Venture Capital

Andreessen Horowitz and the disruption of Silicon Valley

By September 9, 2014 2 Comments

The Andreessen-Horowitz (A16Z) story is little short of amazing. In the traditionally slow moving world of venture capital they have gone from standing start to raising $4bn across three funds in 5 years – Summit Partners, an older highly successful later stage VC took 15 years to achieve the same feat. In addition to raising money A16Z have done an awesome job of building their brand and investing in great companies. Their high value add model is one of the inspirations for Forward Partners so when I saw that former Summit Partners VC  Peter Sims had written an analysis of how they are disrupting Silicon Valley I clicked straight through.

I will shortly get to the reasons Peter gives for their success. But in case you still need convincing that they are onto something here’s a quote from his piece which underlines the success they are enjoying:

In a very short time, A.H. has become one of the hottest Silicon Valley venture capital firms with investments in Facebook, Twitter, Pinterest, Airbnb, Box, Foursquare, and Skype, a deal that earned A.H. investors a 4x return on the firm’s $50 million investment in 2009.

Picking the bones out of Peter’s piece I think A16Zs success comes down to three strategies and their positioning as entrepreneur friendly. These are the strategies:

  1. Content marketing – post the blogging revolution an increasing number of VCs have marketed themselves through content (including me), but A16Z have taken VC content marketing to a new level. If you take even a passing interest in the startup ecosystem you will have noticed that high quality content from the firm is everywhere. I’m going to give three examples, firstly, it seems that everybody has read The Hard Thing About Hard Things, Ben Horowitz’s excellent book about being an entrepreneur, secondly, Marc Andreessen’s ownership of futurism generally, most clearly seen in his oft-repeated prediction that “Software will eat the world”, and finally Andreessen’s prolific tweet storms (he has averaged 50-200 Tweets per day this year).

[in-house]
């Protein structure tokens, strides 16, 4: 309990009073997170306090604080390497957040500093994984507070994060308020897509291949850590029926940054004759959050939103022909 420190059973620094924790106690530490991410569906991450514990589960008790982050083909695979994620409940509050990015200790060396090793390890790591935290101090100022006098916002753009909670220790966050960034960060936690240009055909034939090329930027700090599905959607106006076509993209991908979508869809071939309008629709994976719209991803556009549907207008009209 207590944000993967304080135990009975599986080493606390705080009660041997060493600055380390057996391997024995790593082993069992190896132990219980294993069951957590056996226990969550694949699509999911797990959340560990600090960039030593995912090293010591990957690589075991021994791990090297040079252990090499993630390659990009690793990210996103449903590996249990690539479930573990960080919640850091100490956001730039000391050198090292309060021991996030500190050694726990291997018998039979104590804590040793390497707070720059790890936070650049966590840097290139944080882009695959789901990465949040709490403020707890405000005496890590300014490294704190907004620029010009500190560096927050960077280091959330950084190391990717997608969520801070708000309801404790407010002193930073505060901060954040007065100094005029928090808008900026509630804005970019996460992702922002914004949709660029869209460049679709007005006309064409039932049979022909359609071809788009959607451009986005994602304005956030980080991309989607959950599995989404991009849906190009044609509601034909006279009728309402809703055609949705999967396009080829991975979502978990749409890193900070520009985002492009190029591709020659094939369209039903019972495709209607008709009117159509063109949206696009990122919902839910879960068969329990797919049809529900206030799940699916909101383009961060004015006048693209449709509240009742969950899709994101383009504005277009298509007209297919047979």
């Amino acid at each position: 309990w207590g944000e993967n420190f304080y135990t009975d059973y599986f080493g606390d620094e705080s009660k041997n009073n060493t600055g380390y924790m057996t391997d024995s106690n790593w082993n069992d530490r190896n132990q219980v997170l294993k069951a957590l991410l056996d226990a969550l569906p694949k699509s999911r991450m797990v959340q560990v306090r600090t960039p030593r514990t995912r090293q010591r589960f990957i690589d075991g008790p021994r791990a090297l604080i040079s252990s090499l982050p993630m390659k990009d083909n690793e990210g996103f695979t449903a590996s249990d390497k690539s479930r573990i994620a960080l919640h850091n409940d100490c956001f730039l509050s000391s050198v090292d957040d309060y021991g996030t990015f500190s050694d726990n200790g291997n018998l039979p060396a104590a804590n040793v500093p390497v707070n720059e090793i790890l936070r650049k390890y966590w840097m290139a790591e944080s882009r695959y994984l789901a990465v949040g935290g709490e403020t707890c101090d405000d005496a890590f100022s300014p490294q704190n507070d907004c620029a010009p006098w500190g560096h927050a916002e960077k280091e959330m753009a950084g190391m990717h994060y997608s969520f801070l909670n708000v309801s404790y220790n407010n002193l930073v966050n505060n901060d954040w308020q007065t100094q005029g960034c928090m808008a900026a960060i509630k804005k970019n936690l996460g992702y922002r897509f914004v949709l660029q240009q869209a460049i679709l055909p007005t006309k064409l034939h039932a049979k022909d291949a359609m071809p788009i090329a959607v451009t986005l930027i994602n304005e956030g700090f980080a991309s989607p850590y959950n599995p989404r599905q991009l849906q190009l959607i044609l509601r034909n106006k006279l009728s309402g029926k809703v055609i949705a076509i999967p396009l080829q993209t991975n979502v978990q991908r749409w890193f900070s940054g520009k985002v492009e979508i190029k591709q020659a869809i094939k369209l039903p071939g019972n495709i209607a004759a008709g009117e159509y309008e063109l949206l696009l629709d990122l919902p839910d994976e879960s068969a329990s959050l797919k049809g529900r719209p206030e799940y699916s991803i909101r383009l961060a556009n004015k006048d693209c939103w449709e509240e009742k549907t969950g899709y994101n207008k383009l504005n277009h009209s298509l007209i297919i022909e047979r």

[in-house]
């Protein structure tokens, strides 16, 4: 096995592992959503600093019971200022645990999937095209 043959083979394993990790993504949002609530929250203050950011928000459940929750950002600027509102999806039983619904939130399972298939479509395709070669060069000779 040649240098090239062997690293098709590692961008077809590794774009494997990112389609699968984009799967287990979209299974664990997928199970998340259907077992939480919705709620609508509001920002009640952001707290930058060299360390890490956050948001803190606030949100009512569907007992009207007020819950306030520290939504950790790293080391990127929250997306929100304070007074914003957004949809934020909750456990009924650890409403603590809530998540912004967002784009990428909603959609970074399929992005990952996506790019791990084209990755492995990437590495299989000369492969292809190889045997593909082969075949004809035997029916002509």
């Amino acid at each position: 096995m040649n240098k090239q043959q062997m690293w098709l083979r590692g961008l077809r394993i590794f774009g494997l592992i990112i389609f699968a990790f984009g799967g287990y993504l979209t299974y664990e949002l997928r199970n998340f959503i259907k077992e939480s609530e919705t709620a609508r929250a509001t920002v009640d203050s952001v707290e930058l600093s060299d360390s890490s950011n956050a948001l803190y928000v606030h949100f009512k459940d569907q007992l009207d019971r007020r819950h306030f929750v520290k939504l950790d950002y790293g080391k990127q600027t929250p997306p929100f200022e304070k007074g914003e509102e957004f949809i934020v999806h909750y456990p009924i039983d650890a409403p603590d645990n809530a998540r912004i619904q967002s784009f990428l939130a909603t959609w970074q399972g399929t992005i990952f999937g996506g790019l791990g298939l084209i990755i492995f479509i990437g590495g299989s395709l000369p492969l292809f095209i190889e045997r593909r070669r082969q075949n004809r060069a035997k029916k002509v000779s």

2. They work their network with technology – all good VCs have good networks and introduce their portfolio companies to potential customers, investors and employees, but A16Z have taken networking to a new level. They have built a CRM software which tracks the people which can help their portfolio companies and who at A16Z knows them and they employ people to work the system on behalf of their portfolio companies. Peter tells the story of when he was at a GE hosted conference talking to the CEO of A16Z backed Mixpanel when two A16Z employees came up to make sure he was meeting the people from GE that he wanted to meet.
  3. They work incredibly hard to support their portfolio – this is as much a philosophy as a strategy – there are more people at A16Z whose job it is to help the portfolio than are making investments. This very unlike traditional VC funds where the job of the Principals and Associates is to help the Partners get deals done and everybody kowtows to the investment hierarchy. The end result is that A16Z backed companies have an advantage in the marketplace which is a huge draw for entrepreneurs.

The ‘entrepreneur friendly’ positioning is the icing on the cake. Just about every VC these days positions themselves as entrepreneur friendly, but Andreessen carries it off better than most. That’s in part because Andreessen and Horowitz are both former entrepreneurs, but more importantly it’s because they show it in what they do every day. That starts with a big non-cash investment in helping their portfolio succeed (point 3 in the strategy list above) but extends to their philosophy on supporting founders and the way they deal with entrepreneurs day to day (e.g. A16Z employees are fined if they are late to meetings with entrepreneurs – Ben Horowitz describes how that works in the The Hard Thing About Hard Things).

These three strategies are hard for the incumbents to copy effectively.  It’s nigh on impossible for a senior VC partner to go from doing little content marketing to being as effective as Andreessen and Horowitz, building an effective CRM software requires partners’ to open up their networks in ways they have traditionally resisted, and building a big team to support the portfolio requires a radical transformation of VC economics supported by the VCs themselves and the LPs who invest in their funds. It’s this hard to copy factor which makes A16Z disruptive.